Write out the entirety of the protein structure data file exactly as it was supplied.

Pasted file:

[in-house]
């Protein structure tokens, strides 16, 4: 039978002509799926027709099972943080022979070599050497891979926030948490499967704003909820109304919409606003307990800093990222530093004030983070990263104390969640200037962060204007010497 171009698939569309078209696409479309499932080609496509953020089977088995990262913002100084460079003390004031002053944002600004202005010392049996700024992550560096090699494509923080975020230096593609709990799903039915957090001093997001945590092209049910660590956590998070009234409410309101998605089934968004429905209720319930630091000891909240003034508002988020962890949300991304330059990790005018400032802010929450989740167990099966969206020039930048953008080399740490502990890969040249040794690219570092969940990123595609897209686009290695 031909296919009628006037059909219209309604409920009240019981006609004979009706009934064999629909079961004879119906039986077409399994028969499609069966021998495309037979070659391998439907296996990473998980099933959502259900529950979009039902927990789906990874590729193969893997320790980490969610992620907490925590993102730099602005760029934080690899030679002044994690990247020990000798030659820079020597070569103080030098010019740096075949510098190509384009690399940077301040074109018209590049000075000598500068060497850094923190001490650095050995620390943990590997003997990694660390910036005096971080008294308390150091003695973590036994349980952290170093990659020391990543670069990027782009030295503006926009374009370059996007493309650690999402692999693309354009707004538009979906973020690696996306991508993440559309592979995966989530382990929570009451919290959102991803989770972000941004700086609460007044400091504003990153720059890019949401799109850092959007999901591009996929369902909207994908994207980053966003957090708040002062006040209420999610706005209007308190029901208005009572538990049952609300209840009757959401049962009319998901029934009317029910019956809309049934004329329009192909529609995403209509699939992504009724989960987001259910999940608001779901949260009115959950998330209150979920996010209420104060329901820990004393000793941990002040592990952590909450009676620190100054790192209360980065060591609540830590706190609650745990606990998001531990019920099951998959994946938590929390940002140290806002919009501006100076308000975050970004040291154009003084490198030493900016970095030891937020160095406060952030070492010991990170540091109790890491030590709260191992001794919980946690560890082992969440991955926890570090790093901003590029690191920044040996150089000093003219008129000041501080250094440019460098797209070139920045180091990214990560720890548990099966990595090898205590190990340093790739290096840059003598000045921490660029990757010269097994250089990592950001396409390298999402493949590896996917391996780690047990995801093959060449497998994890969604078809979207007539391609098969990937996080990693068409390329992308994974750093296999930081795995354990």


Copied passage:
[in-house]
């Protein structure tokens, strides 16, 4: 039978002509799926027709099972943080022979070599050497891979926030948490499967704003909820109304919409606003307990800093990222530093004030983070990263104390969640200037962060204007010497 171009698939569309078209696409479309499932080609496509953020089977088995990262913002100084460079003390004031002053944002600004202005010392049996700024992550560096090699494509923080975020230096593609709990799903039915957090001093997001945590092209049910660590956590998070009234409410309101998605089934968004429905209720319930630091000891909240003034508002988020962890949300991304330059990790005018400032802010929450989740167990099966969206020039930048953008080399740490502990890969040249040794690219570092969940990123595609897209686009290695 031909296919009628006037059909219209309604409920009240019981006609004979009706009934064999629909079961004879119906039986077409399994028969499609069966021998495309037979070659391998439907296996990473998980099933959502259900529950979009039902927990789906990874590729193969893997320790980490969610992620907490925590993102730099602005760029934080690899030679002044994690990247020990000798030659820079020597070569103080030098010019740096075949510098190509384009690399940077301040074109018209590049000075000598500068060497850094923190001490650095050995620390943990590997003997990694660390910036005096971080008294308390150091003695973590036994349980952290170093990659020391990543670069990027782009030295503006926009374009370059996007493309650690999402692999693309354009707004538009979906973020690696996306991508993440559309592979995966989530382990929570009451919290959102991803989770972000941004700086609460007044400091504003990153720059890019949401799109850092959007999901591009996929369902909207994908994207980053966003957090708040002062006040209420999610706005209007308190029901208005009572538990049952609300209840009757959401049962009319998901029934009317029910019956809309049934004329329009192909529609995403209509699939992504009724989960987001259910999940608001779901949260009115959950998330209150979920996010209420104060329901820990004393000793941990002040592990952590909450009676620190100054790192209360980065060591609540830590706190609650745990606990998001531990019920099951998959994946938590929390940002140290806002919009501006100076308000975050970004040291154009003084490198030493900016970095030891937020160095406060952030070492010991990170540091109790890491030590709260191992001794919980946690560890082992969440991955926890570090790093901003590029690191920044040996150089000093003219008129000041501080250094440019460098797209070139920045180091990214990560720890548990099966990595090898205590190990340093790739290096840059003598000045921490660029990757010269097994250089990592950001396409390298999402493949590896996917391996780690047990995801093959060449497998994890969604078809979207007539391609098969990937996080990693068409390329992308994974750093296999930081795995354990």